In this review we take a look at a Peko publishing release titled The Tank Battles of Marshal Rokossovski 1943-1945. This release tells to story of Marshal Rokossovski from hero to zero to hero. A man who served courageously prior to World War II, was arrested, imprisoned and beaten during the Stalin purges, only to be released and returned to his previous rank and unit where during the Great Patriotic War he proved himself to be a skilled adversary and Commander.
This offering from Peko Publishing is authored by Kamen Nevenkin. The book is published in a landscape format and contains 124 glossy pages that cover the story of Marshal Rokossovski. This particular title is written in English only and the story is told over eight chapters which are:
Chapter 1 The Making of the Commander
Chapter 2 The Debacle at Sevsk
Chapter 3 The Kursk Battle
Chapter 4 The Bobruisk
Chapter 5 Pursuit to the West
Chapter 6 The Battle at the Gates of Warsaw
Chapter 7 The Offensives in East Prussia and Pomerania
Chapter 8 From the Oder to the Elbe
Unlike the photo book series from Peko Publishing, this book does tell the story in both words and images, rather than just images. The text itself is well written, despite my belief that the authors first language is not English. The presentation of the text is well dispersed among the photographs and maps and so provides the viewer with a book that is both pleasing and relaxing to read. In some ways the book also tells the story of an unbeaten Germany going from successor and victor to defeated and loser over the course of the war in the East.
The photographs in this release are a mix of images that are approximately the size of a photographs of the period to full page offerings. A large number of these images cover destroyed or damaged vehicles and equipment serving with the German forces, most of which appears to have been caused by aircraft and artillery. It should be noted that there are a number of corpses, many of which are heavily charred due to the method of destruction of the vehicles on which they served. The images in the book are provided with English captions, the information provided covers what, where and when in most cases and also does a far job of covering the units displayed in the photographs. With that said I have noted a couple of photographs that have not been provided with captions, but these are few and far between, and do not detract from the quality of the publication.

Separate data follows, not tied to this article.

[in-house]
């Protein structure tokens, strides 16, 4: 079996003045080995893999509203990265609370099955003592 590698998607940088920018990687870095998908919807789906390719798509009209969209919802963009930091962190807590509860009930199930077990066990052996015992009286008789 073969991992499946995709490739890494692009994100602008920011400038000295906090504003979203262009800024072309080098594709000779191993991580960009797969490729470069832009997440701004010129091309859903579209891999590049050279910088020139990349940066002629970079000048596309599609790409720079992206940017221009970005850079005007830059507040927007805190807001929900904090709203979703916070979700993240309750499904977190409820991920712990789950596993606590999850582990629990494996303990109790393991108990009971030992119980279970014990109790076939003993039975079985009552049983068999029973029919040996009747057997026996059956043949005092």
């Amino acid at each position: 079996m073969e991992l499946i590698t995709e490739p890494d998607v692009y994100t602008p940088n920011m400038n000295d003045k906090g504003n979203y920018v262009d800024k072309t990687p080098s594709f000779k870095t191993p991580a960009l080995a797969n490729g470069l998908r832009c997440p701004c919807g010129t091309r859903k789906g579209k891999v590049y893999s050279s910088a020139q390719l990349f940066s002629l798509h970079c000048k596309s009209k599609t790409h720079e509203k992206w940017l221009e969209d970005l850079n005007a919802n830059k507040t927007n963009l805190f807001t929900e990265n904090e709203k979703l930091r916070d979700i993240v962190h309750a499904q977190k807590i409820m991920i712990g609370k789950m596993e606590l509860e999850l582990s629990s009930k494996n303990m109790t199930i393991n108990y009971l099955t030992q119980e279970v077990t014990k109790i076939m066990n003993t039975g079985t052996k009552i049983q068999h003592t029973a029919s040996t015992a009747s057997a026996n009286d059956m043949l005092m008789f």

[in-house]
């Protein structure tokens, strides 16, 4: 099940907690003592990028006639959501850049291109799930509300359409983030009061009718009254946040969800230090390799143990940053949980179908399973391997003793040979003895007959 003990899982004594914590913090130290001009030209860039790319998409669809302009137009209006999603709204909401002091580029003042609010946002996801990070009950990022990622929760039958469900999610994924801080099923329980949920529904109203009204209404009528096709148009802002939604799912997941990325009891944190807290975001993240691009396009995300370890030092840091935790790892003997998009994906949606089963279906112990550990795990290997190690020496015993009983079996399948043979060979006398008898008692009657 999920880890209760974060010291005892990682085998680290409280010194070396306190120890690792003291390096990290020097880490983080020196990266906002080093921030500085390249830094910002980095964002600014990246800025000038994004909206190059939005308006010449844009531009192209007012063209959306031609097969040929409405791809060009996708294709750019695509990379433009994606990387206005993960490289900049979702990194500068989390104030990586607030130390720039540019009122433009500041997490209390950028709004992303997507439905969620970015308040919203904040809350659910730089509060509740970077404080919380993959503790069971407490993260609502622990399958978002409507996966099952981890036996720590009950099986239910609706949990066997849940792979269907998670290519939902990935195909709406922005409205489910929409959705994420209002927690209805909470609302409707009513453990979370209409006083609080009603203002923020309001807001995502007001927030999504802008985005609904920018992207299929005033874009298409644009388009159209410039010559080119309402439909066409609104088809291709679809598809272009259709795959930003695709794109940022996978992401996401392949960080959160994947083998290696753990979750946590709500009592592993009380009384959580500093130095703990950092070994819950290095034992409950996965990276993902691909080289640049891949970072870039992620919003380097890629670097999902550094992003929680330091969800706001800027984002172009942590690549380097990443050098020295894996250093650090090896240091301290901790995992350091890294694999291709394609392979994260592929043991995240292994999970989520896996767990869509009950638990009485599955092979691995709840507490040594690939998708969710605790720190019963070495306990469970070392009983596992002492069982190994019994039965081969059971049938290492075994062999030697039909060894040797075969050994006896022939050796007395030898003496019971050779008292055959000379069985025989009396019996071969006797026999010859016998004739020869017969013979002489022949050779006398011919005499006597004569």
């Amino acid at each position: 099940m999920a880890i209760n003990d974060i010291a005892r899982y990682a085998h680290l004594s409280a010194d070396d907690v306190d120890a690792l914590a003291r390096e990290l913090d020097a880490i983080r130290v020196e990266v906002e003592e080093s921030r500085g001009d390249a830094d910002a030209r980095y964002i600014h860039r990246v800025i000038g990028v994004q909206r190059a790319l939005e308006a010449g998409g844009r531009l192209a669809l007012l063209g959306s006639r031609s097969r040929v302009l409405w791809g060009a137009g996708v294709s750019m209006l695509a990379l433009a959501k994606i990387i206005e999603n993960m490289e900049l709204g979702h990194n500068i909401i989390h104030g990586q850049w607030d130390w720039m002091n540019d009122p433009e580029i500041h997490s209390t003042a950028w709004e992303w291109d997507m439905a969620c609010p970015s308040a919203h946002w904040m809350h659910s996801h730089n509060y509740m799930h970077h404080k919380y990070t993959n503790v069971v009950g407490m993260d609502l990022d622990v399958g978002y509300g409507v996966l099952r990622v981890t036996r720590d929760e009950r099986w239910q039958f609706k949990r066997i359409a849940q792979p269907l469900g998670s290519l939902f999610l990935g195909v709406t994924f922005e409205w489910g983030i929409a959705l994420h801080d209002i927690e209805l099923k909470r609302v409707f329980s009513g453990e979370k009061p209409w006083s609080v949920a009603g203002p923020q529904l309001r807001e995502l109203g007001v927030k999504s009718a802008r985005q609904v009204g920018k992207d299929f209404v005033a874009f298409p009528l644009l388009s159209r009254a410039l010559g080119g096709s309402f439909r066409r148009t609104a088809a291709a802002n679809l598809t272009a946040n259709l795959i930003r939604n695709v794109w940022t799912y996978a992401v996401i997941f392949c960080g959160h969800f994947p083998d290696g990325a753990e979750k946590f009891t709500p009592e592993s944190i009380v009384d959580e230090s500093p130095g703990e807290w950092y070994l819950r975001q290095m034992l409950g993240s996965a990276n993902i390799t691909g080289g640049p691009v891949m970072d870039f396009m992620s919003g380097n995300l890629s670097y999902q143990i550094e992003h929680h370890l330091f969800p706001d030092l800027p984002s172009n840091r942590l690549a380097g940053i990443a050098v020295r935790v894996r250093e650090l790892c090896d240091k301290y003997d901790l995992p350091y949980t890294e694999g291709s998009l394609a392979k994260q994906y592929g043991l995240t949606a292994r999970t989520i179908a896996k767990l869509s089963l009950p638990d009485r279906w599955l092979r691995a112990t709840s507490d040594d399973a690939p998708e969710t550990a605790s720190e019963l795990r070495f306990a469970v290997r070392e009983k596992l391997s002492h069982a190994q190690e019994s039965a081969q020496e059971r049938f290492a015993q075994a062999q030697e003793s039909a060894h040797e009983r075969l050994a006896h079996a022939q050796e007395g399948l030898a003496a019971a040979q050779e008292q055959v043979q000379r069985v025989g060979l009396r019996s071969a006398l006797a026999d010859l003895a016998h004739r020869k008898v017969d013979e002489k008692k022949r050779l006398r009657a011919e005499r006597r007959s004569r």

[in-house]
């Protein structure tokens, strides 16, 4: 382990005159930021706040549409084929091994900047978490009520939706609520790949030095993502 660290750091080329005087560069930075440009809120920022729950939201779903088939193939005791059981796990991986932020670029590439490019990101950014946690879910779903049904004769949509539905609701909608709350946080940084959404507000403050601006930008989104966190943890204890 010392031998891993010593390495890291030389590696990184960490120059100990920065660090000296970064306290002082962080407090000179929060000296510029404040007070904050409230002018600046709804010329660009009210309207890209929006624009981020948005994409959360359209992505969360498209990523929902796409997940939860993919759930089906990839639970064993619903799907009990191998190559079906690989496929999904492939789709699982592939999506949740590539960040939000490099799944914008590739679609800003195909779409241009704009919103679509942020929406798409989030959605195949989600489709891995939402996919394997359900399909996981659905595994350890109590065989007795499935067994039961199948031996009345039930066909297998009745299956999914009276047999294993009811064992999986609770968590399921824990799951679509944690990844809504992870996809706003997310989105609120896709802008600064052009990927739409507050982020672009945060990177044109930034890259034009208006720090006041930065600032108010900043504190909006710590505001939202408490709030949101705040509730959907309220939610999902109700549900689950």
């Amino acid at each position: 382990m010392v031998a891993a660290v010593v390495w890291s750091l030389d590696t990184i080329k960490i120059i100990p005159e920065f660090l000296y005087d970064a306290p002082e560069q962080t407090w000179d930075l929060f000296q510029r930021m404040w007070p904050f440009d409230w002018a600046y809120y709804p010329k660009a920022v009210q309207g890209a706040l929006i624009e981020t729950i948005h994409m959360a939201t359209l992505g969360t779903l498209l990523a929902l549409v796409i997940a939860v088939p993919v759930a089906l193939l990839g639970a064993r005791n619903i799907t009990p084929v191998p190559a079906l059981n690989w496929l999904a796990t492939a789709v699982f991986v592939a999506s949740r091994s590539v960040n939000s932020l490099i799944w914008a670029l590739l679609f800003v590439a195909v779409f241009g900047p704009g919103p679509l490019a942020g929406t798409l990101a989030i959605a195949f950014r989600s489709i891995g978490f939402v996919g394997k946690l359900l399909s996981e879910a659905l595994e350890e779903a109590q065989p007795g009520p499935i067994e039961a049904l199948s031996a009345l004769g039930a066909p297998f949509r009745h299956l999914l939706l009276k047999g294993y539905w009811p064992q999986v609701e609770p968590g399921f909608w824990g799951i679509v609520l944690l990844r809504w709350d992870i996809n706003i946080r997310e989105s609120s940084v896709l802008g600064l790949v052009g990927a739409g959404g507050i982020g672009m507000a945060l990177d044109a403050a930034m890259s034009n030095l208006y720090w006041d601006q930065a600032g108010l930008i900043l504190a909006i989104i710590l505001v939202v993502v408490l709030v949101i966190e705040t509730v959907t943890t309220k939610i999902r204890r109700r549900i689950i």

This offering from Peko Publishing covering Marshal Rokossovski is a pleasing read, telling the story of an Officer of the Soviet army who oh so easily could have been killed or died in a Russian prison due to the Stalin purges. The photographs included in the book, are mostly of German vehicles, most of which are damaged or destroyed. It is worth looking for a Tiger tank of Panzer Battalion 505 that looks like it has been used for target practice, with a very large number of hits to the left hand side, and despite what looks like perfectly angled hits, how few of these managed to penetrate the vehicle. Well worth a read, if you are looking for a title that covers a specific aspect of the World War 2.